Ocular foreign body

(Redirected from Corneal foreign body)

Background

  • Ocular foreign bodies are a high-risk chief complaint because of short and long-term threats to vision loss. The main goal is to determine superficial vs. intraocular foreign bodies.
  • Always consider possibility of multiple foreign bodies
  • Common materials based on inflammatory reactions
    • Highest inflammatory response - wood, copper, iron, steel
    • Moderate reaction - aluminum, mercury, nickel, zinc
    • Inert - glass, lead, plastic, porcelain

Clinical Features

A small piece of iron lodged near corneal margin.
  • Patient history with focus on circumstances/mechanism of symptom onset
    • e.g. use of power tools, projectile weapons, MVCs, metal-on-metal impacts, or high-impact trauma
    • Most common is metal foreign body from hammering

Superficial (embedded in conjunctiva or cornea)

  • Eye pain
  • Foreign body sensation
  • Tearing
  • Blurry Vision
  • Relief of pain with topical anesthesia

Intraocular

  • As above, although may additionally be asymptomatic initially and present after complications arise (e.g. corneal ulcer)
  • +Sidel's sign: streaming of fluorescein out of eye

Differential Diagnosis

Orbital trauma

Acute

Subacute/Delayed

Unilateral Red Eye

^Emergent diagnoses

^^Critical diagnoses

Evaluation

Based on patient mechanism/history

  • Possible high impact metal (e.g. hammering, use power tools, projectile weapons, metal-on-metal impacts, or high-impact trauma)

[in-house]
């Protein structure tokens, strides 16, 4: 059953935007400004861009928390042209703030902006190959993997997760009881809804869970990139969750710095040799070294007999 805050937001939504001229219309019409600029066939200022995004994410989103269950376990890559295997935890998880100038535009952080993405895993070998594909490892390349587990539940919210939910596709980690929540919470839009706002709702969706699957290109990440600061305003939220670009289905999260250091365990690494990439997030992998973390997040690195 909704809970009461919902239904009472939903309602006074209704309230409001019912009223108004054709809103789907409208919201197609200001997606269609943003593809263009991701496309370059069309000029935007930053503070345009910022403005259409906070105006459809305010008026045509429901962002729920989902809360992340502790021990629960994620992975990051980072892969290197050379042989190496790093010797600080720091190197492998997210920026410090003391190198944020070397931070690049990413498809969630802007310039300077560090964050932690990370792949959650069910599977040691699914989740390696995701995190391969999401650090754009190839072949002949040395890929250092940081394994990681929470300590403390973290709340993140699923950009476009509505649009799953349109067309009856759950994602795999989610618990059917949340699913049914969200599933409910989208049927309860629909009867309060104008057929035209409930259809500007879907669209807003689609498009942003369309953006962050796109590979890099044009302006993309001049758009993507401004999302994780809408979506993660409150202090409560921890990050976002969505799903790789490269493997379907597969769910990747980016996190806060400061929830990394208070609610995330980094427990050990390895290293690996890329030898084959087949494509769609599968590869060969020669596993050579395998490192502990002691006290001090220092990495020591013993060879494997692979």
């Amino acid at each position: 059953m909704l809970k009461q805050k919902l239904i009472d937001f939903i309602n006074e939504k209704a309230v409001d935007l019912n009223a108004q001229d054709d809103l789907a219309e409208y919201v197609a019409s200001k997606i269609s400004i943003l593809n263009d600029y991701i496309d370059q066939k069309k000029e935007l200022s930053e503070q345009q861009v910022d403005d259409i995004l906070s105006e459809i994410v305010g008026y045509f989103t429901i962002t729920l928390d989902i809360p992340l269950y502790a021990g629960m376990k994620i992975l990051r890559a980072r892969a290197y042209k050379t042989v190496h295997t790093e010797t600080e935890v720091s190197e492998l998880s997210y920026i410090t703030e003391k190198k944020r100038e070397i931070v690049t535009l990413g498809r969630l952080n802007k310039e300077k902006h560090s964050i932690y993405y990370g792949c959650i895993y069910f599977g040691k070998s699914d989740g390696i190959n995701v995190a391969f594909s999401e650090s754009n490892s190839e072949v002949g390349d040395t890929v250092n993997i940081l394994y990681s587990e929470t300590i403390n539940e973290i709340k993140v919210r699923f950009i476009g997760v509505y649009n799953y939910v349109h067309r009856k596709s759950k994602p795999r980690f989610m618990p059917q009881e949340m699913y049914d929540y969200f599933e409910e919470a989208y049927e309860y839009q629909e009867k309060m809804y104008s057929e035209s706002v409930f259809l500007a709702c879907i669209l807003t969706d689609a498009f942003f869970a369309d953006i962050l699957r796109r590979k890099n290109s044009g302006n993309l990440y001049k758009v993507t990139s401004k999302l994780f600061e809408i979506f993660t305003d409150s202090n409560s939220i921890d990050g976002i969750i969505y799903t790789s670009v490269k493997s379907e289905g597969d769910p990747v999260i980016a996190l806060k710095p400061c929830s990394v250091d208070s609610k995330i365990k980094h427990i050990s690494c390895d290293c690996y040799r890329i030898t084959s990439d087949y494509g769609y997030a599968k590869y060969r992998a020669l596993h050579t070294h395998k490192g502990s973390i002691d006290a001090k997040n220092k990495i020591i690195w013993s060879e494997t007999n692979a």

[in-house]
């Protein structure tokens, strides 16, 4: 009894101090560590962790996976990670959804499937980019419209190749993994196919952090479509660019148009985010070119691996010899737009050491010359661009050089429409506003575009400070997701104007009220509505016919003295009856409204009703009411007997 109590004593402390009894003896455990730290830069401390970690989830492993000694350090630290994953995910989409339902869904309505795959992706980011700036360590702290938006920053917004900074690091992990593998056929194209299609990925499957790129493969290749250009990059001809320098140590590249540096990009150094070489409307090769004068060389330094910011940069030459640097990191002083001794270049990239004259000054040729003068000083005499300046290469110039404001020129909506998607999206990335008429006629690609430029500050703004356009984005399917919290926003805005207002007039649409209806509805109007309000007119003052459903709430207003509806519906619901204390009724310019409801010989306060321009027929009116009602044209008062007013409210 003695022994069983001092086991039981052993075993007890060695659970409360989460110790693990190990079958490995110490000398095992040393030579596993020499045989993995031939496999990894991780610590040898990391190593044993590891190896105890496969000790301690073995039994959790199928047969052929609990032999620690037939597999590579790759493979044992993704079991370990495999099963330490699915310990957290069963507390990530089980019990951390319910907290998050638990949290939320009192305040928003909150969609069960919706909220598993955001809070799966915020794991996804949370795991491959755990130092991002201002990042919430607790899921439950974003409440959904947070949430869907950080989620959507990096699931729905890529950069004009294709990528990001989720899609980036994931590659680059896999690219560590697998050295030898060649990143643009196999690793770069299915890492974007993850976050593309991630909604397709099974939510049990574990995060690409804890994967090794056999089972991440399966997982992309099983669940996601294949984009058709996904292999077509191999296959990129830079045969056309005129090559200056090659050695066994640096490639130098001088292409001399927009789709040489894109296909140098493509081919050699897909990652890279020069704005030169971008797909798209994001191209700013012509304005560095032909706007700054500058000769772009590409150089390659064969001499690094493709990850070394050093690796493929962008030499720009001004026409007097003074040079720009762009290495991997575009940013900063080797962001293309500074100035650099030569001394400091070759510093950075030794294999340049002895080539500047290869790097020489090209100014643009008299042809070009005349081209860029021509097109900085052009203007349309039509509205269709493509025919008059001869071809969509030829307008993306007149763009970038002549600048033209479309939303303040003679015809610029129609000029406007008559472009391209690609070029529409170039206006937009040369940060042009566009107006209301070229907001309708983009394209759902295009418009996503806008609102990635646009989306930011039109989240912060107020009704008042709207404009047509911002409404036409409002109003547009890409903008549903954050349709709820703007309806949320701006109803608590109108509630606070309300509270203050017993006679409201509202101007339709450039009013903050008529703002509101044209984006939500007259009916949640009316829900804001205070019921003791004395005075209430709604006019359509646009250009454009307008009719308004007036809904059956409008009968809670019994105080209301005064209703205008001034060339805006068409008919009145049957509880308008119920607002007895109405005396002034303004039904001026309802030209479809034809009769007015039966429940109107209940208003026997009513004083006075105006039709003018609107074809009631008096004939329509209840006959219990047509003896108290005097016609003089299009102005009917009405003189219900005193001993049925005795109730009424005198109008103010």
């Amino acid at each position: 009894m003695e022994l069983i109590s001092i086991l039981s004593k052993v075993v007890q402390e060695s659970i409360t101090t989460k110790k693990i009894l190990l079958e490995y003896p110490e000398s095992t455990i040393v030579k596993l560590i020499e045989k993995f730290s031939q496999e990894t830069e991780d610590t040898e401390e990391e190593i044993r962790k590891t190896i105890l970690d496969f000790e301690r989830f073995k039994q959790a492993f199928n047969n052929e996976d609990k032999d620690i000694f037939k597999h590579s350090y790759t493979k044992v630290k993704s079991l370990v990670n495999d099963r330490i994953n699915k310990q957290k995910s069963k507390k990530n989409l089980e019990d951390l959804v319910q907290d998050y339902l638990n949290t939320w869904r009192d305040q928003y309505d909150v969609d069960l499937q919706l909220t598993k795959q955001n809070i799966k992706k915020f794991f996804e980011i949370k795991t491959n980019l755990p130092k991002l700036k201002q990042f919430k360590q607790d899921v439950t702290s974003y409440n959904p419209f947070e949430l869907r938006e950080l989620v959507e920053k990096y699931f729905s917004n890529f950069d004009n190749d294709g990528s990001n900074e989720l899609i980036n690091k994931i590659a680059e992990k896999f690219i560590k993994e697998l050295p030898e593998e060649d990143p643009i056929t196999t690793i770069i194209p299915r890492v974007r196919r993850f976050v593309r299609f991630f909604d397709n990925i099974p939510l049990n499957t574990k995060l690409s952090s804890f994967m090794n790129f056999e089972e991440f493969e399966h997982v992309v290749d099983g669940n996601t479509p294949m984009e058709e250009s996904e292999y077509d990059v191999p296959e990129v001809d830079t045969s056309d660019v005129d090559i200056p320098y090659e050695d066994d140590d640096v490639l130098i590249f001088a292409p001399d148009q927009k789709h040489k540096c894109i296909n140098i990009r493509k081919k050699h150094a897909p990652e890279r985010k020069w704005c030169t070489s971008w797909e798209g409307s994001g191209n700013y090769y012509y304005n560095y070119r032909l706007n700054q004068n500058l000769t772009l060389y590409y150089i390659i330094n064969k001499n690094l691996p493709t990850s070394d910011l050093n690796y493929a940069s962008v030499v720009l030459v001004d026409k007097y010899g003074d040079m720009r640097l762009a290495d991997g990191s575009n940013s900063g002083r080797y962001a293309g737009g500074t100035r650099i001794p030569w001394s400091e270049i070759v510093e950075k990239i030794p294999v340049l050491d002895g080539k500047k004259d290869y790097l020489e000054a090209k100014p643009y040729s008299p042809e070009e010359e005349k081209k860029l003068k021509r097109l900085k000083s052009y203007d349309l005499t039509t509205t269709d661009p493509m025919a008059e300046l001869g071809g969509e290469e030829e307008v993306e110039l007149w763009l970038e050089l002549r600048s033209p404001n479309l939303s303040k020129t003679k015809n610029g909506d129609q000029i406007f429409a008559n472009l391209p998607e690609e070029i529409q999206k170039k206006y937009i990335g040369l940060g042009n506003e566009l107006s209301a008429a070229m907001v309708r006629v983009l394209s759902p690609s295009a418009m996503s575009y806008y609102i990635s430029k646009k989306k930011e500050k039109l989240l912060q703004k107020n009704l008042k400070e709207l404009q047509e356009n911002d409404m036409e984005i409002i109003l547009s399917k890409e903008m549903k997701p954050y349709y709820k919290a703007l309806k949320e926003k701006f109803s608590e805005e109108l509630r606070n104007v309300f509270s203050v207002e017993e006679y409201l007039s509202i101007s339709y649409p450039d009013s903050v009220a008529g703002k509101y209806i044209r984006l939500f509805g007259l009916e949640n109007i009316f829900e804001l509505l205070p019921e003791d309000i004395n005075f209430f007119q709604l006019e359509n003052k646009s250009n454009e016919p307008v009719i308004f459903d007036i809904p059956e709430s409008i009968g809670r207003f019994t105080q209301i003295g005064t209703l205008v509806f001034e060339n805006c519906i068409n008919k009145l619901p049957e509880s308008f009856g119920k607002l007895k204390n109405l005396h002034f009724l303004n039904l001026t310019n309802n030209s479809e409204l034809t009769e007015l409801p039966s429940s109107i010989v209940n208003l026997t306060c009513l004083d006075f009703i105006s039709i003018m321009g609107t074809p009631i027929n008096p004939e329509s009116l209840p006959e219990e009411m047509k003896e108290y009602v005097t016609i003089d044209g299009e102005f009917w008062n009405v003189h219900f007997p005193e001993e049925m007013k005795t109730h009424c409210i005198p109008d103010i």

• Eye exam
      • Slit lamp exam with fluorescein
      • Intraocular pressure
      • Extensive ocular exam with lid eversion or sweep to check for subtarsal foreign bodies
    • CT orbit
  • Non-high impact metal history (vegetation, dirt, dust)
    • Eye exam only
      • Slit lamp exam with fluorescein
      • Intraocular pressure
      • Extensive ocular exam with lid eversion or sweep to check for subtarsal foreign bodies

Contraindicated

Management

Superficial ocular foreign body with no signs of open globe injury

  • Conjunctival foreign body
    • ED removal after topical anesthetic
      • Copious irrigation
      • Cotton-tipped swab soaked in saline
  • Rust ring
    • Not a true emergency as many will wash out spontaneously
    • May be removed with a 30- to 25-gauge needle as below
  • Corneal foreign body
    • ED removal after topical anesthetic
    • May attempt irrigation and/or cotton-swab as above
    • 30- to 25-gauge needle under slit lamp
      • Approach from tangential angle
    • Repeat Seidel test to ensure removal did not perforate cornea
    • Irrigate eye profusely post-removal
    • Consider cycloplegics (e.g. cyclopentolate or homatropine) for significant photophobia
    • Consider topical antibiotics for corneal involvement

Does Not Wear Contact Lens

Wears Contact Lens

Antibiotics should cover pseudomonas and favor 3rd or 4th generation fluoroquinolones

  • Levofloxacin 0.5% solution 2 drops ever 2 hours for 2 days THEN q6hrs for 5 days OR
  • Moxifloxacin 0.5% solution 2 drops every 2 hours for 2 days THEN q6hrs for 5 days OR
  • Tobramycin 0.3% solution 2 drops q6hrs for 5 days OR
  • Gatifloxacin 0.5% solution 2 drops every 2 hours for 2 days THEN q6hrs for 5 days OR
  • Gentamicin 0.3% solution 2 drops six times for 5 days

Intraocular foreign bodies or concern for open globe injury

Disposition

Outpatient Ophthalmology Follow-up

  • Superficial ocular foreign body after removal
    • Ophtho follow up in 48h for routine cases
    • Ophtho follow up in 24h for rust ring removal (rust ring will migrate more and more superficially over time making later removal by ophtho easier)

Admission

  • With emergent surgical intervention for:

See Also

External Links

References

  1. Babineau MR, Sanchez LD, Ophthalmologic procedures in the emergency department Emerg Med Clin Am 2008 26.1:17-34.